Runs Apache Beam pipelines (written in Java or Python), which can also be run on top of other runners such as Flink or Spark.

P-collections: parallelizable collections with an apply that generate another PCollection. They’re not bounded (no need to fit in memory, and can even be a stream). By default they’re sharded. You can force disable sharding (for small files, for example) with withoutSharding).

Grouping is similar to MapReduce shuffling.

If available, a combine is preferable over a group by key + processing. As a Combiner is commutative and associative, multiple nodes can process the same key before the final aggregation:

Combine vs. group by key + processing

Side inputs

You might need a second data source beyond normal in-memory objects. In those cases you can transform pcollections into “pcollection views” and then pass it as a side input.

Serverless Machine Learning with Tensorflow on Google Cloud Platform

Business Intelligence is about historical data, while Machine Learning is about training the model so it can be applied to unknown data, generating predictive output.

ML comprehends two phases: training a model with lots of data, and inference with the trained model and new data.

Glossary:

  • Label: true answer.
  • Input: predictor variable that you can use to predict the label. Input to a neuron.
  • Example: a label + input.
  • Feature: input variable used in making predictions. Inputs to the model. There doesn’t have to be a 1 on 1 match from inputs to features. For example, given two inputs x and y, x^2 might be a feature.
  • Model: math function that takes and input and creates an approximation to a label.
  • Training: adjust model to minimize error.
  • Prediction: use a model on unlabeled data.
  • Regression problem: one where you want to predict a continuous number.
  • Categorization problem: one where you want to predict one value among a known set of values (categories).
  • Tensor: n-dimensional array.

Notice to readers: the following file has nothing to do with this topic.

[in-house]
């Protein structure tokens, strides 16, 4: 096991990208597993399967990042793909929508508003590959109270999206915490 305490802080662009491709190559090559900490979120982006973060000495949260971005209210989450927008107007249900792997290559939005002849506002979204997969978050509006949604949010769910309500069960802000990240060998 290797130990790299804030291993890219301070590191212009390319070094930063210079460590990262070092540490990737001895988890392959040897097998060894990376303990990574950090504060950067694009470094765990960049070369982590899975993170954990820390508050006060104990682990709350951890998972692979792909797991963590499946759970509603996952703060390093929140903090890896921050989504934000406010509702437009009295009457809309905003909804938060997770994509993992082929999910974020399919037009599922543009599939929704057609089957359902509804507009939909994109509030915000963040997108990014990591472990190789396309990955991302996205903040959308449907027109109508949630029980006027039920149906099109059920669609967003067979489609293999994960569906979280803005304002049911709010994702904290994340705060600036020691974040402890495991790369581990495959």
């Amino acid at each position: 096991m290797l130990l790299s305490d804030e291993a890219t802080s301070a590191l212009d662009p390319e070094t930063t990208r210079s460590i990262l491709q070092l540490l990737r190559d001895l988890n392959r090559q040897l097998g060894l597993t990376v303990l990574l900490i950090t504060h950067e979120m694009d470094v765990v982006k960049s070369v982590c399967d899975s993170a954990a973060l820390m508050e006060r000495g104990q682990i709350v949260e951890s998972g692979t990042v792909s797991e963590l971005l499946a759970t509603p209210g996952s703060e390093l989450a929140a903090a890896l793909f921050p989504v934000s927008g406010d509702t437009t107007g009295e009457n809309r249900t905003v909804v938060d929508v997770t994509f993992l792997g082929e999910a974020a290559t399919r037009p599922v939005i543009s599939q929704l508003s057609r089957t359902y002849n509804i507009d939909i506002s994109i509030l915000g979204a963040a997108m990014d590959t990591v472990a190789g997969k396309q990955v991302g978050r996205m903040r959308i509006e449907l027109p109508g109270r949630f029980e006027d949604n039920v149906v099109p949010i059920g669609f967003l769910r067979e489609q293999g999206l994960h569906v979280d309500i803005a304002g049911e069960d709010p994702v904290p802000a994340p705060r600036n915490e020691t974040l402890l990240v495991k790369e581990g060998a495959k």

• Neuron: a way to combine all the inputs into an output.
  • Hidden layer: layer of neurons with the same sets of inputs.
  • Hyperparameter: parameter related to the process itself, not feature vales. Example: hidden layer nodes, bucket size of a latlon quantization.
  • Weights: free parameters that we optimize so that the model contains the data.
  • Batch size: the amount of data we compute error on.
  • Epoch: one pass through entire dataset.
  • Gradient descent: process of reducing error.
  • Softmax: layer that normalizes a set of output probabilities in order to decide the most likely class in a category decision (example: OCR detection).

Everything that goes into a ML model has to be made numeric, both input and output. For categorization problem the output number is interpreted as a probability.

Adding (hidden) neuron layers adds input combinations.

Datasets should cover all cases, including not only positive cases but also negative ones.

Most common error measurements for optimization:

  • Regression problems: MSE (Mean Square Error).
  • Classification problems: cross-entropy. Not intuitive, so after training, in order to decide if the model is good enough, a confusion matrix is used, with the accuracy (successes / total inputs). When the dataset is unbalanced the accuracy is misleading, you can often use precision. Precision is “Positive Predictive Value” (only where the model returned a positive value): positive successes / positive outputs. You can also use recall: positive successes / positive inputs.
    • Precision: accuracy when classifier says “yes”.
    • Recall: accuracy when the truth is “yes”.

Example: 1000 parking spaces, 990 taken, 10 available. ML identifies only 1. Accuracy: 99.1% (991 / 1000). Precision: 100% (1 / 1). Recall: 10% (1 / 10).

Overfitting: creating a model that fits perfectly to the training dataset but doesn’t generalize to new data (applying it to new data leads to a error very different to the training dataset one).

ML project phases:

  1. Explore.
  2. Create datasets:
    • Training data: .
    • Validation data: allows picking a final model.
    • Test data: once you pick the model, validation data becomes coupled to the model, so you need more new data to test the model with.
  3. Benchmark: set a base heuristic for comparing the model results to.

BigQuery trick: sample data with a hash: MOD(ABS(FARM_FINGERPRINT(CAST(pickup_datetime AS STRING))), 100000) = 1.